Make an Easy, Inexpensive Mini-Greenhouse With Low Tunnels

Learn how to make an easy, affordable mini-greenhouse using row covers and low tunnels for season extension and natural pest control.


| February/March 2013



make a mini greenhouse out of old fences and plastic

This portable greenhouse, made from 1-inch electrical conduit pipe, was inspired by the forthcoming book, “The Four Season Farm Gardener’s Cookbook,” written by our favorite “dirtly duo” Barbara Damrosch and Eliot Coleman.  


Illustration By Elayne Sears

During any time of year, a visitor to my Zone 6 garden will find at least a couple of low tunnels at work. Supported by wire hoops or arches made from wire fencing, my garden tunnels are covered with row cover and/or plastic when it’s cold to create mini-greenhouses. During winter, they provide protection from wind, hail, and most critters while speeding soil warm-up for summer crops. In summer, I cover the greenhouse tunnels with lightweight row cover or tulle to exclude insect pests such as flea beetles and squash vine borers, and to provide shade for heat-sensitive crops such as lettuce. The cycle begins again when I plant fall-sown onions, such as ‘Olympic’ and ‘Top Keeper,’ or hardy greens inside my multipurpose, portable mini-greenhouses.

Anatomy of a Low Tunnel

Any garden tunnel has three parts — the support hoops or arches, the cover, and the pins, ropes or weights to keep the edges secure. For supports, many gardeners use hoops made from stiff, 9- or 10-gauge wire, or they make their own hoops from inexpensive half- to 1-inch diameter poly pipe (the type used for underground water lines). Pipe hoops are more likely to stay erect if they are slipped over sturdy rebar stakes, or into sleeves made from rigid metal or PVC pipe. They can also be attached to the outside of framed garden beds with metal brackets (visitthe Image Gallery for examples). Tunnels made using fence-wire arches will be more secure if staked down with U-shaped metal pins.

Whether made from wire, plastic pipe or another smooth, non-snagging material, your hoops should be the right length to arch over your garden beds. For 3-foot-wide beds, hoops cut 76 to 80 inches long are best. Hoops are usually spaced 2 to 3 feet apart, so you may need a lot of them. The cheapest way to go is to buy a spool of 9- or 10-gauge wire or poly pipe and cut the hoops yourself. If that doesn’t seem doable, consider hoops available online. Expect to pay $25 for 20, or more for double-wide Super Hoops ($15 for six).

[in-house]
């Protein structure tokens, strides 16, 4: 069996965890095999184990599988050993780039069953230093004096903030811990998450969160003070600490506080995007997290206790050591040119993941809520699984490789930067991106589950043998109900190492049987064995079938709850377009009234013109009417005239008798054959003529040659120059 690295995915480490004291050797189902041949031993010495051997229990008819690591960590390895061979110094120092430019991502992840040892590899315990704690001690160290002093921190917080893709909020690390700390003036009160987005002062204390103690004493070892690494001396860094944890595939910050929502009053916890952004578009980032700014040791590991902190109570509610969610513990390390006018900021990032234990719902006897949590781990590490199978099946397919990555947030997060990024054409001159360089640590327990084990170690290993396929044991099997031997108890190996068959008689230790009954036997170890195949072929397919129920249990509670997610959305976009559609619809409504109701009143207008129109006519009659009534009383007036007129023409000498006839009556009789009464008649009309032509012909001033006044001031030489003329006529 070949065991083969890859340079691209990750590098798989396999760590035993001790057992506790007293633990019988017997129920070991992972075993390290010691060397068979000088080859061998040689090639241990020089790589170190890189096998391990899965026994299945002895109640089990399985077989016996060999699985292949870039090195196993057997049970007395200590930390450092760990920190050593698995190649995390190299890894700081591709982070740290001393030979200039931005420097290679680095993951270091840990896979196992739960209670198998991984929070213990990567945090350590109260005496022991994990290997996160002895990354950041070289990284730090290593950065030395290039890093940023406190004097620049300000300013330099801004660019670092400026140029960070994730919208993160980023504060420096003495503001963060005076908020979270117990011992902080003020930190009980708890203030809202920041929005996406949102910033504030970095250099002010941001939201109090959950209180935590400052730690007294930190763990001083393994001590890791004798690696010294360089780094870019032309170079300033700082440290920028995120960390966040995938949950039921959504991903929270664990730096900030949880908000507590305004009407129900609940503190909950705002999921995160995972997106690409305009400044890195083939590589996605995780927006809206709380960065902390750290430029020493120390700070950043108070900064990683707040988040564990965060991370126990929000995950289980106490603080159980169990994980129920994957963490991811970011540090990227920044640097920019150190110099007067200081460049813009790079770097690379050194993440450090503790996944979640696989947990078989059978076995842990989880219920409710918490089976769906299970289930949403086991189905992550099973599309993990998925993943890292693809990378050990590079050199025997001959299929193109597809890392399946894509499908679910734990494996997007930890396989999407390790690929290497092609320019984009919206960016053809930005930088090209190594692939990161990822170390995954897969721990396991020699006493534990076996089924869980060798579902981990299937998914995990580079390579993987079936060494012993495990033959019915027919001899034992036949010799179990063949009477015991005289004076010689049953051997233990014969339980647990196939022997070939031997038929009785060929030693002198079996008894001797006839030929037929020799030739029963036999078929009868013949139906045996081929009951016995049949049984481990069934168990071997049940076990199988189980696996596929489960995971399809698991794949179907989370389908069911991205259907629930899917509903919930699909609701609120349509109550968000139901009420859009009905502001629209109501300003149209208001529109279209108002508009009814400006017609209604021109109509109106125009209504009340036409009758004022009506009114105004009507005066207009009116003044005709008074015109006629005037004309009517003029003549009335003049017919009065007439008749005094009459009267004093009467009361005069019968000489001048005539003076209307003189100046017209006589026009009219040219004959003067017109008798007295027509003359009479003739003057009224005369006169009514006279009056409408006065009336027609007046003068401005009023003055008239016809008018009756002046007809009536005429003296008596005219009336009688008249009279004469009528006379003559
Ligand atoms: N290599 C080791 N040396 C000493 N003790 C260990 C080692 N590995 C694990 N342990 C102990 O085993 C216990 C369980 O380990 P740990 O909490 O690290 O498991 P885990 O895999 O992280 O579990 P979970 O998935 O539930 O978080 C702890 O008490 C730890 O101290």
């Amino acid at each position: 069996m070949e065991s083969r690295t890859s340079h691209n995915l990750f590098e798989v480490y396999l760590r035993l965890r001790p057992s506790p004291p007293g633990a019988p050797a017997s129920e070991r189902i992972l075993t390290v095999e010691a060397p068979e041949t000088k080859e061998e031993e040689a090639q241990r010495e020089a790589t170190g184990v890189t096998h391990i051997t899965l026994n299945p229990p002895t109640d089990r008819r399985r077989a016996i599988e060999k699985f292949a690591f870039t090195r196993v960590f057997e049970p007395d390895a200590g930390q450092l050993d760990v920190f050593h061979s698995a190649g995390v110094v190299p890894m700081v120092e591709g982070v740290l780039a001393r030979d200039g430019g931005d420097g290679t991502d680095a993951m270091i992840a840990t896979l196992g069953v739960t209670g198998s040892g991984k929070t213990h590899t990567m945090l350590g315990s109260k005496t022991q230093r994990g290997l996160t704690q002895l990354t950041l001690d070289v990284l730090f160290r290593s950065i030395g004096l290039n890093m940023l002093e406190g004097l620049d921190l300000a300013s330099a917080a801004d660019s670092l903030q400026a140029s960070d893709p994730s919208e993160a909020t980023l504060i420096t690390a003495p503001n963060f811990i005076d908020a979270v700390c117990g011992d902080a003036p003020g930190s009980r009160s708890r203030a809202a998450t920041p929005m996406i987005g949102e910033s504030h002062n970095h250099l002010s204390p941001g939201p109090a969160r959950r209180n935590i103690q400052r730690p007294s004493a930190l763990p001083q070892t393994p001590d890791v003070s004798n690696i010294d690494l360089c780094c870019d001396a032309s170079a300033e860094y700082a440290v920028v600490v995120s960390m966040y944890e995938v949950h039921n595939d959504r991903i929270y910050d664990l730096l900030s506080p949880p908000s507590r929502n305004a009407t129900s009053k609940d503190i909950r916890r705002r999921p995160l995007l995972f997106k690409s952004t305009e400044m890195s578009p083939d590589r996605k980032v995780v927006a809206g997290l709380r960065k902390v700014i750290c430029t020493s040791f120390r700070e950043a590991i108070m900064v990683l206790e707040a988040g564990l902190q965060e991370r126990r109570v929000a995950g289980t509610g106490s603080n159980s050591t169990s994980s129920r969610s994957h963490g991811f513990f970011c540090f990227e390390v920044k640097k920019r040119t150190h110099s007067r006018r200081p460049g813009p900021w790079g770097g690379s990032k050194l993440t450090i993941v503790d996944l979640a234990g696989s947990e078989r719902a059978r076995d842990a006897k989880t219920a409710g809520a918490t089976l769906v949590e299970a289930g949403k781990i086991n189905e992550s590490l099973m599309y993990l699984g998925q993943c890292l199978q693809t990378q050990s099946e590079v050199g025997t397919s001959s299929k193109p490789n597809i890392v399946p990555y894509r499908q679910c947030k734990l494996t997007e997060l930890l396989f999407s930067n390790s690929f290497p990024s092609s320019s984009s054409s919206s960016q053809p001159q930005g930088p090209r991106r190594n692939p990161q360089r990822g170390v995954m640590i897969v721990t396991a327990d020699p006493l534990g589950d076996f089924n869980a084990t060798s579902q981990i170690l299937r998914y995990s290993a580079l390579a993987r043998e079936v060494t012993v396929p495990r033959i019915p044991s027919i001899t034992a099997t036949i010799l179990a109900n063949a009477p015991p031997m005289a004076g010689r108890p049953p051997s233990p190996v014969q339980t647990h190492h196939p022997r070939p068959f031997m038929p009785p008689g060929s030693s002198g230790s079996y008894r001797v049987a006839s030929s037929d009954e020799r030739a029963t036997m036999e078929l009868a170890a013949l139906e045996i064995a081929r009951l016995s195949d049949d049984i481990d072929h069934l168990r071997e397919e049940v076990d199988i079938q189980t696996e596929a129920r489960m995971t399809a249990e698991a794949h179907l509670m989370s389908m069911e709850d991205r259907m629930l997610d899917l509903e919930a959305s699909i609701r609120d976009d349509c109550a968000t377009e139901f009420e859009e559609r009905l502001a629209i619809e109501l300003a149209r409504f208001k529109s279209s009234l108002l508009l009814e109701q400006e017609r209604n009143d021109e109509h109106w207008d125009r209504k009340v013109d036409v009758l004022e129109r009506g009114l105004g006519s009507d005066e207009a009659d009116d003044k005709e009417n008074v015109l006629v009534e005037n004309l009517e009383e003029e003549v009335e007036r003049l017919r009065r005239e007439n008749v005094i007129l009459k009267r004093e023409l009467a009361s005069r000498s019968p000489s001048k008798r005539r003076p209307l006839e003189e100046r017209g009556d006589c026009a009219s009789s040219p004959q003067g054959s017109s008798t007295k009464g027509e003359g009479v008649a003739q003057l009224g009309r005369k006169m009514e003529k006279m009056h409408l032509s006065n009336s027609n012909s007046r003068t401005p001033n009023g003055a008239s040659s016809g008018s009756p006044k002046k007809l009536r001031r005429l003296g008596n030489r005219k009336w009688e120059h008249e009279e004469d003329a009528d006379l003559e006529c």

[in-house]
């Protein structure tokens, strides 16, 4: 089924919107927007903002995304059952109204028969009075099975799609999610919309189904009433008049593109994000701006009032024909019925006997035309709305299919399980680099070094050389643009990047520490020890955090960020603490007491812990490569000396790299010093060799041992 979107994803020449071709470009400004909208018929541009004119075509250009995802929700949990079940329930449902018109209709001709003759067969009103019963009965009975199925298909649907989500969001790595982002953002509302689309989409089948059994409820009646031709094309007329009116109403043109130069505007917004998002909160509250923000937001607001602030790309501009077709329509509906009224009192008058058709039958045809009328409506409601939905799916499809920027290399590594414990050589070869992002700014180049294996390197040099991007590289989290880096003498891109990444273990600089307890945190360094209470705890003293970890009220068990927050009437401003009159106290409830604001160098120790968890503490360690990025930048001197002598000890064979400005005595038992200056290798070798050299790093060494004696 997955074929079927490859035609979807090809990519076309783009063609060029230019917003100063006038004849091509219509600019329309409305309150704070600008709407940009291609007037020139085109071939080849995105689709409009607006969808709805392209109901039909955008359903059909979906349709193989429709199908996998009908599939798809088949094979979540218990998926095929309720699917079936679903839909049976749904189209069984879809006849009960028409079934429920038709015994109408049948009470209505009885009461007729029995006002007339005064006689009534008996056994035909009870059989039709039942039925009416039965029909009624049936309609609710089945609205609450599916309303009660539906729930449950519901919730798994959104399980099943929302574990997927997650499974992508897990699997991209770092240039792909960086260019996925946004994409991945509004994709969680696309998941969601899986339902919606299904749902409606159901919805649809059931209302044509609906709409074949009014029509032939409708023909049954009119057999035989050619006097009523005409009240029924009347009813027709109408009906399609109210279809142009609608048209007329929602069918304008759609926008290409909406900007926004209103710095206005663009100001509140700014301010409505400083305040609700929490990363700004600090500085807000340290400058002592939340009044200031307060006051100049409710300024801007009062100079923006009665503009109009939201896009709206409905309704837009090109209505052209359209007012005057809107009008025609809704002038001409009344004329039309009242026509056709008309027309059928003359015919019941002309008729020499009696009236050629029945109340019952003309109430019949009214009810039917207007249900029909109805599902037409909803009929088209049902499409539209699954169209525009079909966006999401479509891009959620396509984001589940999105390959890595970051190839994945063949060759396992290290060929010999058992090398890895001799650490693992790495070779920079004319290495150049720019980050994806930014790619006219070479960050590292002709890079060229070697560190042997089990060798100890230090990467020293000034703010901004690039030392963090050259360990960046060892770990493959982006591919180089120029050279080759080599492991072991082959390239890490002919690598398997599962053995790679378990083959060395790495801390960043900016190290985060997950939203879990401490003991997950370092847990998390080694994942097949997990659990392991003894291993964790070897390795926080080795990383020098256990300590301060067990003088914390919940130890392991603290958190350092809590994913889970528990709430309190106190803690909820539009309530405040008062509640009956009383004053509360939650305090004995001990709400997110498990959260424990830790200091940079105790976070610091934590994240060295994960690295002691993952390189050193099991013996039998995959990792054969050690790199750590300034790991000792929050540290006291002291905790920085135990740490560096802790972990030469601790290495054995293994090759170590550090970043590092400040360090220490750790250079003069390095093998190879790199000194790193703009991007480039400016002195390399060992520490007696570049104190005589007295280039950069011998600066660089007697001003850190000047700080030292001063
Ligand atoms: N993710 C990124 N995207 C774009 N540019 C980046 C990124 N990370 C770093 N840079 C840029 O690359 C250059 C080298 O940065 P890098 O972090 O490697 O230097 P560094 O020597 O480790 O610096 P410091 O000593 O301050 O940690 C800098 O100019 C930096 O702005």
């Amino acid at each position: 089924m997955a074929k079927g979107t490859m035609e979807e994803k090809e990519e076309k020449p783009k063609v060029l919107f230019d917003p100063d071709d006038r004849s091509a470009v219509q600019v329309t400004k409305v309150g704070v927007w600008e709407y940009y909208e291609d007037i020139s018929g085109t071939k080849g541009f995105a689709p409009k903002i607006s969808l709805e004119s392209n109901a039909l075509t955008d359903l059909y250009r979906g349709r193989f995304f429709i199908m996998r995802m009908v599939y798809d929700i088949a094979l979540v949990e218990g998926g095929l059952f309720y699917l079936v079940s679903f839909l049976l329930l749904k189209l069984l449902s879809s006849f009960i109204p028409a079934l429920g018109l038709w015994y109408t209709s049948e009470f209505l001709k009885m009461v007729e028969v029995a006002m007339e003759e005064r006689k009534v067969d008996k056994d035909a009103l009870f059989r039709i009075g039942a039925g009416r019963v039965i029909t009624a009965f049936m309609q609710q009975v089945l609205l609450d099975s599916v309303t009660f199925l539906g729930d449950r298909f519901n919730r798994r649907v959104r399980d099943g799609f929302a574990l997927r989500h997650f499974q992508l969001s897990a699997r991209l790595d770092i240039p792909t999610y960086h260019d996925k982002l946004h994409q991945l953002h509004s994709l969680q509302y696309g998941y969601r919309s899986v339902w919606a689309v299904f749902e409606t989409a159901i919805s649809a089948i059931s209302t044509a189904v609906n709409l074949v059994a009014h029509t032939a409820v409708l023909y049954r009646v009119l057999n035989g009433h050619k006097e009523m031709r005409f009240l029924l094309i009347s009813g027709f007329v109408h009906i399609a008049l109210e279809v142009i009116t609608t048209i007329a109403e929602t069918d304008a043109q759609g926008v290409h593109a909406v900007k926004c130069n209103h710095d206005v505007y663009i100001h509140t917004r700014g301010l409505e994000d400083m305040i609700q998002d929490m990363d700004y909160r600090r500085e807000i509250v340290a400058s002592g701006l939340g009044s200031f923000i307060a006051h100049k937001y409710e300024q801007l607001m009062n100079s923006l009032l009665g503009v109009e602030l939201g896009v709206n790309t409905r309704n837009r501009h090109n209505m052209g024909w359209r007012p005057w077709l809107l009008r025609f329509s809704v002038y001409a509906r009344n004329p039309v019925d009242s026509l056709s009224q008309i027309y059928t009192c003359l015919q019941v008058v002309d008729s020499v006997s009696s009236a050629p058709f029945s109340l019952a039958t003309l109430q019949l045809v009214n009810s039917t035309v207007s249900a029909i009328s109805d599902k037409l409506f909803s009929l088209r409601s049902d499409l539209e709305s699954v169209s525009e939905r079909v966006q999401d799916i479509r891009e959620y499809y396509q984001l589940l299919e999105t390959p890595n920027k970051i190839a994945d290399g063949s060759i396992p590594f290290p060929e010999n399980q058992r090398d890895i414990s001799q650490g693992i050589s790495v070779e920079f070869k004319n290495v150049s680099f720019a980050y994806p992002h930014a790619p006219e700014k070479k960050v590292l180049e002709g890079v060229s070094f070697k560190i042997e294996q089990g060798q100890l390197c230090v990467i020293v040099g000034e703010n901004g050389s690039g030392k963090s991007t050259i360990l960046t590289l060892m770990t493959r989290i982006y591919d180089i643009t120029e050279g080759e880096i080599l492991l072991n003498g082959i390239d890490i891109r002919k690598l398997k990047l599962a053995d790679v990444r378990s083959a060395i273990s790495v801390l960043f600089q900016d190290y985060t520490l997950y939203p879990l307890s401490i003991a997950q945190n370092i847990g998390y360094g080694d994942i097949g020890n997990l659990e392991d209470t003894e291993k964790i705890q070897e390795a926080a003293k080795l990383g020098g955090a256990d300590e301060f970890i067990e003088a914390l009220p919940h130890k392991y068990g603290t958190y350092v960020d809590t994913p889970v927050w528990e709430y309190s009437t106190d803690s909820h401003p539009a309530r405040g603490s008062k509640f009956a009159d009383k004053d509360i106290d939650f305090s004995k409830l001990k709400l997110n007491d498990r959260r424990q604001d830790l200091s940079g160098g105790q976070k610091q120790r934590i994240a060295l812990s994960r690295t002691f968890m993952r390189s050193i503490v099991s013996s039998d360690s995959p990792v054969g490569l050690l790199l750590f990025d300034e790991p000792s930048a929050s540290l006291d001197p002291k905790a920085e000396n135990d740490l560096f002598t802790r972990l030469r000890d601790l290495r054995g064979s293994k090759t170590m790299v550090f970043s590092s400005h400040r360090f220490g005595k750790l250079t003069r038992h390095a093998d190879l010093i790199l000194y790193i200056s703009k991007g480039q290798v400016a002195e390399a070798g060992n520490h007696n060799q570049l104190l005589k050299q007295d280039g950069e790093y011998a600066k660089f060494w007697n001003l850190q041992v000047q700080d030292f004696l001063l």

I have used a set of wire hoops for 10 years and will probably use them for 10 years more. In some instances, however, arches made from wire fencing work better than hoops. The main advantage of fencing arches in winter is their ability to withstand heavy loads of ice or snow without collapsing (as hoop-held tunnels are prone to do).

Several seasons back, I received a letter from a reader in Washington, D.C., who was harvesting 6-inch-wide spinach leaves in February under a snow- and ice-covered tunnel supported by an arch of wire fencing covered with plastic, and I’ve been using fencing arches ever since. In spring, I can plant compact varieties of peas under an arch-supported mini-greenhouse, and then take off the cover and let the peas use the arch as a trellis after the weather warms. Later, I do the same thing with pickling cucumbers — first using row cover over a fencing arch to exclude insect pests, and then removing the cover to let in pollinators and allow the cukes to ramble up through the arch that’s now doubling as a trellis.

Two types of fencing dominate my collection of arches — woven-wire fencing with big, 6-inch openings, and stiff welded wire with 2-by-4-inch openings. I use the more flexible woven wire in situations when I know I’ll want to uncover the tunnel and reach in often — to weed carrots or onions, or to harvest leafy greens, for example. I choose the arches made from the smaller fencing if I need to protect newly planted beds from animals or birds. Also, you can staple the plastic to the arch and then the unit is very easy to take on and off as needed. Another option is to construct a rigid, portable mini-greenhouse by connecting electrical conduit pipe to a rectangular foundation frame, as shown in the Image Gallery. This greenhouse tunnel is light and rigid enough to pick up and move.

carol
1/27/2013 5:27:15 AM

Carol Parrish Does anyone make a fine netting to use instead of a light roll cover?. I am planning on making a low tunnel and would rather not use the light roll cover since I did not have good results the last time. My plants did not grow as well as expected and the fabric tore easily .


jon streufert
1/26/2013 4:28:47 PM

Just curious what specific types/brands/dimensions of plastic covers you have used, where you get them, and how long they last. I already use hoop houses, but your ideas on wire fencing for easy removal is a good one. Thanks.






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